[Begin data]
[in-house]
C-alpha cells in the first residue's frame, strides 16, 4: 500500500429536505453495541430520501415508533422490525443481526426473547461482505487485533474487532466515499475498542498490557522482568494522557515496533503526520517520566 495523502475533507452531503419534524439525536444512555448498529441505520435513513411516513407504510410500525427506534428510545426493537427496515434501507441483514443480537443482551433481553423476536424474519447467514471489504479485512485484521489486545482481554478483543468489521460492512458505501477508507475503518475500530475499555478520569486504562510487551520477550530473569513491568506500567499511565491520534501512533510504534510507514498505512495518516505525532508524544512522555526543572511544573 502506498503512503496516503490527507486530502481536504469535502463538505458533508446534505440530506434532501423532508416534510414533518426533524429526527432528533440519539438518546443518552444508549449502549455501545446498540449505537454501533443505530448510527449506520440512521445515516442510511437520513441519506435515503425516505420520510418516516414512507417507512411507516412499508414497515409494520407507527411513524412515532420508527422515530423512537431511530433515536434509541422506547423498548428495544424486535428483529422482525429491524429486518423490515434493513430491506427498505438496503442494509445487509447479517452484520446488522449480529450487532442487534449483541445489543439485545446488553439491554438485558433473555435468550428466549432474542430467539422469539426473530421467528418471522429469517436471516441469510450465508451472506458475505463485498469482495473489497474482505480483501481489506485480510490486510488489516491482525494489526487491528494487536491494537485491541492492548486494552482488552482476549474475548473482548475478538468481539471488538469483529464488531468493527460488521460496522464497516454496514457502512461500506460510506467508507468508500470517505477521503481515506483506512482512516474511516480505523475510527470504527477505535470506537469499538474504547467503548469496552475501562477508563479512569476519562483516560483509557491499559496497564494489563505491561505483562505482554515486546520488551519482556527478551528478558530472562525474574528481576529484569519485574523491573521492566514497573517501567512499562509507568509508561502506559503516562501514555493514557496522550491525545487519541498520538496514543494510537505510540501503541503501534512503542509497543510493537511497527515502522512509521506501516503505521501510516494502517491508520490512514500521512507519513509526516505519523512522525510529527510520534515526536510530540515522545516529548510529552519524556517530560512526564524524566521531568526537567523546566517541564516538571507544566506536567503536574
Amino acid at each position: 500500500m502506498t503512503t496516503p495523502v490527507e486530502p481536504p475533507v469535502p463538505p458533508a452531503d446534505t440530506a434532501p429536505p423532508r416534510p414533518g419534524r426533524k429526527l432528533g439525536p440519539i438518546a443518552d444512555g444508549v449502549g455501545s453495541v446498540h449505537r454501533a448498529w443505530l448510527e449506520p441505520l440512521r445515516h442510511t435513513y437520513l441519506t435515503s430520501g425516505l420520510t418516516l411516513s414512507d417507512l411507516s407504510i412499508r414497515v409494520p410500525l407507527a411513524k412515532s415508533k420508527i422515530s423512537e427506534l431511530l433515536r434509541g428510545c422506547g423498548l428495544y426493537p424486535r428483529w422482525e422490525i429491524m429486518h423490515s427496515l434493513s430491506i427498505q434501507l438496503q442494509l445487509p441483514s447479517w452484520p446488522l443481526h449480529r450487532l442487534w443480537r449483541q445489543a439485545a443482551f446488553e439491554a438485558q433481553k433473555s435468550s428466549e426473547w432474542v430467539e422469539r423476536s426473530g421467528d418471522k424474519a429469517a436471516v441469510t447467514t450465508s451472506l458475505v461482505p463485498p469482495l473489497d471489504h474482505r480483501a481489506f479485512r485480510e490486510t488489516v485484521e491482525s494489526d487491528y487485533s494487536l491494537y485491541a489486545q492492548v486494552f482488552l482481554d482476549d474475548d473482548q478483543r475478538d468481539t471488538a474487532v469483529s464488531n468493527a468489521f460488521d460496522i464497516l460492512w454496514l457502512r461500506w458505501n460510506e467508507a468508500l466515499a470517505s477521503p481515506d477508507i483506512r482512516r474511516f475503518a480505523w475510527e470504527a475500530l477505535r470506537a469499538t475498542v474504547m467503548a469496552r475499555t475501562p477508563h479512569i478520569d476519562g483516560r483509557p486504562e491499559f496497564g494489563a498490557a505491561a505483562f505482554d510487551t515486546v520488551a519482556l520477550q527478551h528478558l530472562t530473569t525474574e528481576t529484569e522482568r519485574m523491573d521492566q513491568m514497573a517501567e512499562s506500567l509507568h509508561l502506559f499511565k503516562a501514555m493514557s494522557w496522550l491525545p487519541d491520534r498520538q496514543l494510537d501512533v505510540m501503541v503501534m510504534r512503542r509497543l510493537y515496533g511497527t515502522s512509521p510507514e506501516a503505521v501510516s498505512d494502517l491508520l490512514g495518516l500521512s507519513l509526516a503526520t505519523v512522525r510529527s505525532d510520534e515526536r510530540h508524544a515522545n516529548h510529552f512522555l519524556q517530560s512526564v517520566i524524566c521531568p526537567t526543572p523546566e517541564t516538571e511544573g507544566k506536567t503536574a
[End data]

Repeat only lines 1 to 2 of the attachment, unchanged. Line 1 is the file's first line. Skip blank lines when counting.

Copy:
[in-house]
C-alpha cells in the first residue's frame, strides 16, 4: 500500500429536505453495541430520501415508533422490525443481526426473547461482505487485533474487532466515499475498542498490557522482568494522557515496533503526520517520566 495523502475533507452531503419534524439525536444512555448498529441505520435513513411516513407504510410500525427506534428510545426493537427496515434501507441483514443480537443482551433481553423476536424474519447467514471489504479485512485484521489486545482481554478483543468489521460492512458505501477508507475503518475500530475499555478520569486504562510487551520477550530473569513491568506500567499511565491520534501512533510504534510507514498505512495518516505525532508524544512522555526543572511544573 502506498503512503496516503490527507486530502481536504469535502463538505458533508446534505440530506434532501423532508416534510414533518426533524429526527432528533440519539438518546443518552444508549449502549455501545446498540449505537454501533443505530448510527449506520440512521445515516442510511437520513441519506435515503425516505420520510418516516414512507417507512411507516412499508414497515409494520407507527411513524412515532420508527422515530423512537431511530433515536434509541422506547423498548428495544424486535428483529422482525429491524429486518423490515434493513430491506427498505438496503442494509445487509447479517452484520446488522449480529450487532442487534449483541445489543439485545446488553439491554438485558433473555435468550428466549432474542430467539422469539426473530421467528418471522429469517436471516441469510450465508451472506458475505463485498469482495473489497474482505480483501481489506485480510490486510488489516491482525494489526487491528494487536491494537485491541492492548486494552482488552482476549474475548473482548475478538468481539471488538469483529464488531468493527460488521460496522464497516454496514457502512461500506460510506467508507468508500470517505477521503481515506483506512482512516474511516480505523475510527470504527477505535470506537469499538474504547467503548469496552475501562477508563479512569476519562483516560483509557491499559496497564494489563505491561505483562505482554515486546520488551519482556527478551528478558530472562525474574528481576529484569519485574523491573521492566514497573517501567512499562509507568509508561502506559503516562501514555493514557496522550491525545487519541498520538496514543494510537505510540501503541503501534512503542509497543510493537511497527515502522512509521506501516503505521501510516494502517491508520490512514500521512507519513509526516505519523512522525510529527510520534515526536510530540515522545516529548510529552519524556517530560512526564524524566521531568526537567523546566517541564516538571507544566506536567503536574